Absorb this

Yesterday, a friend of mine trotted out that old urban legend about using WD-40 to ease the pain of arthritis.  I tried to tell him it was a myth, but he didn’t believe me.  His argument:  fish oil is known to help relieve arthritis pain, and WD-40 contains fish oil.  Oh, boy.

First, the manufacturer of WD-40 recommends against putting their product on your skin.  In addition, WD-40 does not contain fish oil, as you can see by reading their Material Safety Data Sheet.  It’s mostly petroleum distillates, and I certainly wouldn’t want those passing through my skin and into the joints.  Now there’s a thought.  Can they?  We’ll get back to that.

So what about fish oil, anyway?  It turns out that there is some evidence that fish oil can reduce the swelling associated with rheumatoid arthritis.  That is, fish oil that’s taken as a dietary supplement.  There is no evidence that rubbing fish oil on your skin will have any measurable effect other than that provided by the act of massaging.  The fish oil can’t pass through the skin in sufficient quantity to have any effect.

Along the same lines, there are countless sites pushing “natural” skin care products that warn of the dangers your cosmetics pose.  A popular myth seems to be that a woman will absorb between 5 and 20 pounds of skin care chemicals through her skin per year.  If you believe those claims, a woman’s body is a veritable toxic waste dump.  That claim is more absurd than the colon cleansing sites’ claim that I have 5 to 20 pounds of stuff stuck to my colon, “like spackle or paste.”  But I digress.

Back to the point.  Is it even possible for WD-40 to pass through the skin?

There are some chemicals that do pass through the skin very easily.  Probably the best known is DMSO.  Although not toxic itself, DMSO is a very powerful solvent that can carry through the skin the things that it dissolves.  Unfortunately, I’ve not found a list of other chemicals that are as easily absorbed.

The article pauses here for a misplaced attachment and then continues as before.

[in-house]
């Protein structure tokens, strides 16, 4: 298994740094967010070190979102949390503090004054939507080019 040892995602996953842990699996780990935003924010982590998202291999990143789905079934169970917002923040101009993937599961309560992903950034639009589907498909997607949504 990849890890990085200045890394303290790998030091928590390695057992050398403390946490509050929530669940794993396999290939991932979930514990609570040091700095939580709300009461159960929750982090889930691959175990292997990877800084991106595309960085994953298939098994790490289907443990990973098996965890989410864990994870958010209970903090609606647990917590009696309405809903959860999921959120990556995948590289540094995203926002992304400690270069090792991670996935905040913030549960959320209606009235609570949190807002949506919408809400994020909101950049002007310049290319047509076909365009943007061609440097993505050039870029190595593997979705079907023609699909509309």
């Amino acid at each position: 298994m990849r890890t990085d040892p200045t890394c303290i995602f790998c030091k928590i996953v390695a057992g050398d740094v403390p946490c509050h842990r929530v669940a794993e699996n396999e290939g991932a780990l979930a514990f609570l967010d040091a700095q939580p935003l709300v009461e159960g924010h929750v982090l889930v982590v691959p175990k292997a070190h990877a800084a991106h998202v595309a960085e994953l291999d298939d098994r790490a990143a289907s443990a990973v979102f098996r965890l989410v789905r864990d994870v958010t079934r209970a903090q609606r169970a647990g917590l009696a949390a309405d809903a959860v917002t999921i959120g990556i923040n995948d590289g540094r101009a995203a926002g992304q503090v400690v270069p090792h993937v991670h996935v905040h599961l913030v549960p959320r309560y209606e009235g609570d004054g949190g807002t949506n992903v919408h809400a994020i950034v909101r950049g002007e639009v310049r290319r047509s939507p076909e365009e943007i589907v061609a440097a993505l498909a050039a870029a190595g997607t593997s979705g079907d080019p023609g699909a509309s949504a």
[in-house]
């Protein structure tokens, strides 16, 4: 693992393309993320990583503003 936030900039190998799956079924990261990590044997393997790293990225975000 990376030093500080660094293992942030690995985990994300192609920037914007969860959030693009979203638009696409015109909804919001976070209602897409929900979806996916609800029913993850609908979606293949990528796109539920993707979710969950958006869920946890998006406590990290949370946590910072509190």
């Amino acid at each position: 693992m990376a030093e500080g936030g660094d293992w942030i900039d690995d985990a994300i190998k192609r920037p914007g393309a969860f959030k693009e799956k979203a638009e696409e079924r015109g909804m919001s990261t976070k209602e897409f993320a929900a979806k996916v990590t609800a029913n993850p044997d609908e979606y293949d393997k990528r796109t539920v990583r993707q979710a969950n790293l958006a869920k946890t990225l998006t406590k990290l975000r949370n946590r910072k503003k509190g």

The primary ingredients in WD-40 are petroleum distillates, specifically alphatic hydrocarbons and petroleum based oil.  Everything I’ve been able to find shows that the danger of absorbing these chemicals through the skin is very low, provided you don’t have any cuts or open sores.  I suppose if you bathed in it for an hour every day you might get some under the skin.  It’s unlikely, however, that the effects would be good.  It almost certainly wouldn’t relieve the aching joints.

I’ve found it rather difficult to find good information about the permeability of skin to different substances.  What I’d really like to see is a list of chemicals (including common names, where applicable) that gives an indication of the danger of skin absorption.  It’d be difficult to do that in a single list, though.  Some chemicals will pass through the skin readily, but pose no real health hazard.  Others might have more difficulty passing through the skin, but pose an extreme hazard if they get into the bloodstream.

I did run across a couple of interesting links having to do with the dangers of absorbing jet fuel and gasoline.  The article Assessment of Skin Absorption and Penetration of JP-8 Jet Fuel and Its Components, published in Toxicology Sciences, says in its abstract:

These results suggest: (1) that JP-8 penetration will not cause systemic toxicity because of low fluxes of all the components; and (2) the absorption of aliphatic components into the skin may be a cause of skin irritation.